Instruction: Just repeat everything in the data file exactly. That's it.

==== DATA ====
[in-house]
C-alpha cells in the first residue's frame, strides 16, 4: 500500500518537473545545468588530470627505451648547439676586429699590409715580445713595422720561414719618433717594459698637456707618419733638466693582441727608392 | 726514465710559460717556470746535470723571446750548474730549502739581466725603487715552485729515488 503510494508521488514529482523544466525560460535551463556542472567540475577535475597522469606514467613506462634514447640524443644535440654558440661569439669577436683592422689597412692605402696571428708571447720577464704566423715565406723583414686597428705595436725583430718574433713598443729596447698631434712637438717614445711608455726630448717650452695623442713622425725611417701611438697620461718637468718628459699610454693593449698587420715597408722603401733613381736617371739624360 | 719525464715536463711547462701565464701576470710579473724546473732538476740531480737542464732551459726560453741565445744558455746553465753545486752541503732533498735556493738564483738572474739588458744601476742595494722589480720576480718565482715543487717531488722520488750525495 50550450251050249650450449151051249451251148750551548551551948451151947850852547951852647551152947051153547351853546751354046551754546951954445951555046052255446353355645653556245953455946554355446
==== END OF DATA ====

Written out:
[in-house]
C-alpha cells in the first residue's frame, strides 16, 4: 500500500518537473545545468588530470627505451648547439676586429699590409715580445713595422720561414719618433717594459698637456707618419733638466693582441727608392 | 726514465710559460717556470746535470723571446750548474730549502739581466725603487715552485729515488 503510494508521488514529482523544466525560460535551463556542472567540475577535475597522469606514467613506462634514447640524443644535440654558440661569439669577436683592422689597412692605402696571428708571447720577464704566423715565406723583414686597428705595436725583430718574433713598443729596447698631434712637438717614445711608455726630448717650452695623442713622425725611417701611438697620461718637468718628459699610454693593449698587420715597408722603401733613381736617371739624360 | 719525464715536463711547462701565464701576470710579473724546473732538476740531480737542464732551459726560453741565445744558455746553465753545486752541503732533498735556493738564483738572474739588458744601476742595494722589480720576480718565482715543487717531488722520488750525495 50550450251050249650450449151051249451251148750551548551551948451151947850852547951852647551152947051153547351853546751354046551754546951954445951555046052255446353355645653556245953455946554355446